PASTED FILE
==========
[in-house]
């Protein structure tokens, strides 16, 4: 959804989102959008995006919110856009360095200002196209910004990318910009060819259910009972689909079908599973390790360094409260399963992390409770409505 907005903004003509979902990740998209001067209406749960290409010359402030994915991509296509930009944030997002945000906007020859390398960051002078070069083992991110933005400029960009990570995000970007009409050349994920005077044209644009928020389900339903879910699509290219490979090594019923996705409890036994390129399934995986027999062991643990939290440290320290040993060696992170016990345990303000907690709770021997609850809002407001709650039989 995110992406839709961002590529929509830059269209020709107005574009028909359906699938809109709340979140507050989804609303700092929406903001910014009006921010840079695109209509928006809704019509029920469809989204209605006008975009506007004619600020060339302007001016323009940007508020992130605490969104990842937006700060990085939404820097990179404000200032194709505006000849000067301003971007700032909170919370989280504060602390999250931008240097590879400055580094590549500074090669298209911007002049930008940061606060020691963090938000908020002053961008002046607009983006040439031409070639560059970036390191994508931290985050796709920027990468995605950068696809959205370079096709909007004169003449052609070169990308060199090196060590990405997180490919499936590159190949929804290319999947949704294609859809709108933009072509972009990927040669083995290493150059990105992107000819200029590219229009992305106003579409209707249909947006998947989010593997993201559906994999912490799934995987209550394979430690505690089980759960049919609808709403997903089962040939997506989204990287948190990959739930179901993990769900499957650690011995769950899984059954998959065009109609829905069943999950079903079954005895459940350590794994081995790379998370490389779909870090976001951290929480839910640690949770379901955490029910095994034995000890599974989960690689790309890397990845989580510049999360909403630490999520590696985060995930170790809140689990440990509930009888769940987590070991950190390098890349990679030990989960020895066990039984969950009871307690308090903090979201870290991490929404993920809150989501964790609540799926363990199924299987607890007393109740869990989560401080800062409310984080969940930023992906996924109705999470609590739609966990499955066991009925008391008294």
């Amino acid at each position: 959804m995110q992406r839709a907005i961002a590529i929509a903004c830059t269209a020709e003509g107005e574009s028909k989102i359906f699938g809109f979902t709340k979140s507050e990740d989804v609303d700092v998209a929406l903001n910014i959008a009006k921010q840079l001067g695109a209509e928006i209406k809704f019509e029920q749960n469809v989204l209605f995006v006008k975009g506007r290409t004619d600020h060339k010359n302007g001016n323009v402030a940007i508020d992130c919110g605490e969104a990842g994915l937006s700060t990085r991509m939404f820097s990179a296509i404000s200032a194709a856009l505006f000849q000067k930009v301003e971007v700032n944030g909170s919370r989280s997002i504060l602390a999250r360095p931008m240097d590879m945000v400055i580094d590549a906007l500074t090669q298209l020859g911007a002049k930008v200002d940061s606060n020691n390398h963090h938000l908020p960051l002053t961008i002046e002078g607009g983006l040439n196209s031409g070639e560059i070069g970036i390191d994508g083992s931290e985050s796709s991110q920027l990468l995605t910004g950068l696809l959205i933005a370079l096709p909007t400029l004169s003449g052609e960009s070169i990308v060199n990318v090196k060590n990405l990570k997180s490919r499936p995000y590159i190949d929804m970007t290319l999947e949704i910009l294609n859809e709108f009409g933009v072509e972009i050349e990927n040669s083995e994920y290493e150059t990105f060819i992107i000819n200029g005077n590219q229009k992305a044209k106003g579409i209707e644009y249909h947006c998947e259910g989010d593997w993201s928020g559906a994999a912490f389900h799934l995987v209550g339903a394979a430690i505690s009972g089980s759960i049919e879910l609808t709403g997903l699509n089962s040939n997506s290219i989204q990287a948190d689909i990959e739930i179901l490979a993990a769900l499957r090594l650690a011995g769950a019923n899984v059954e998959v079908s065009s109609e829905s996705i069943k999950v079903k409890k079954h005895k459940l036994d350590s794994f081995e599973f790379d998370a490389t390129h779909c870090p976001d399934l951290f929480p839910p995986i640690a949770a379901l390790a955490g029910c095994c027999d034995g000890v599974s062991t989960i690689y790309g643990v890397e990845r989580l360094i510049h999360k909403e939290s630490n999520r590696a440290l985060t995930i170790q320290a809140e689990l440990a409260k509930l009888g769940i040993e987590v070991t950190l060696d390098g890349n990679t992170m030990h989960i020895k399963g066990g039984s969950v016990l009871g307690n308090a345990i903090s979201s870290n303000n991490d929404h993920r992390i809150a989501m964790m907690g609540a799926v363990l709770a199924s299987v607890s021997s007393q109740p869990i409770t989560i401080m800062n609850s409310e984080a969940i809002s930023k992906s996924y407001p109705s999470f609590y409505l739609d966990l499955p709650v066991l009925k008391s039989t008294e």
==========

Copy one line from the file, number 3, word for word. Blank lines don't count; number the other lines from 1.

């Amino acid at each position: 959804m995110q992406r839709a907005i961002a590529i929509a903004c830059t269209a020709e003509g107005e574009s028909k989102i359906f699938g809109f979902t709340k979140s507050e990740d989804v609303d700092v998209a929406l903001n910014i959008a009006k921010q840079l001067g695109a209509e928006i209406k809704f019509e029920q749960n469809v989204l209605f995006v006008k975009g506007r290409t004619d600020h060339k010359n302007g001016n323009v402030a940007i508020d992130c919110g605490e969104a990842g994915l937006s700060t990085r991509m939404f820097s990179a296509i404000s200032a194709a856009l505006f000849q000067k930009v301003e971007v700032n944030g909170s919370r989280s997002i504060l602390a999250r360095p931008m240097d590879m945000v400055i580094d590549a906007l500074t090669q298209l020859g911007a002049k930008v200002d940061s606060n020691n390398h963090h938000l908020p960051l002053t961008i002046e002078g607009g983006l040439n196209s031409g070639e560059i070069g970036i390191d994508g083992s931290e985050s796709s991110q920027l990468l995605t910004g950068l696809l959205i933005a370079l096709p909007t400029l004169s003449g052609e960009s070169i990308v060199n990318v090196k060590n990405l990570k997180s490919r499936p995000y590159i190949d929804m970007t290319l999947e949704i910009l294609n859809e709108f009409g933009v072509e972009i050349e990927n040669s083995e994920y290493e150059t990105f060819i992107i000819n200029g005077n590219q229009k992305a044209k106003g579409i209707e644009y249909h947006c998947e259910g989010d593997w993201s928020g559906a994999a912490f389900h799934l995987v209550g339903a394979a430690i505690s009972g089980s759960i049919e879910l609808t709403g997903l699509n089962s040939n997506s290219i989204q990287a948190d689909i990959e739930i179901l490979a993990a769900l499957r090594l650690a011995g769950a019923n899984v059954e998959v079908s065009s109609e829905s996705i069943k999950v079903k409890k079954h005895k459940l036994d350590s794994f081995e599973f790379d998370a490389t390129h779909c870090p976001d399934l951290f929480p839910p995986i640690a949770a379901l390790a955490g029910c095994c027999d034995g000890v599974s062991t989960i690689y790309g643990v890397e990845r989580l360094i510049h999360k909403e939290s630490n999520r590696a440290l985060t995930i170790q320290a809140e689990l440990a409260k509930l009888g769940i040993e987590v070991t950190l060696d390098g890349n990679t992170m030990h989960i020895k399963g066990g039984s969950v016990l009871g307690n308090a345990i903090s979201s870290n303000n991490d929404h993920r992390i809150a989501m964790m907690g609540a799926v363990l709770a199924s299987v607890s021997s007393q109740p869990i409770t989560i401080m800062n609850s409310e984080a969940i809002s930023k992906s996924y407001p109705s999470f609590y409505l739609d966990l499955p709650v066991l009925k008391s039989t008294e």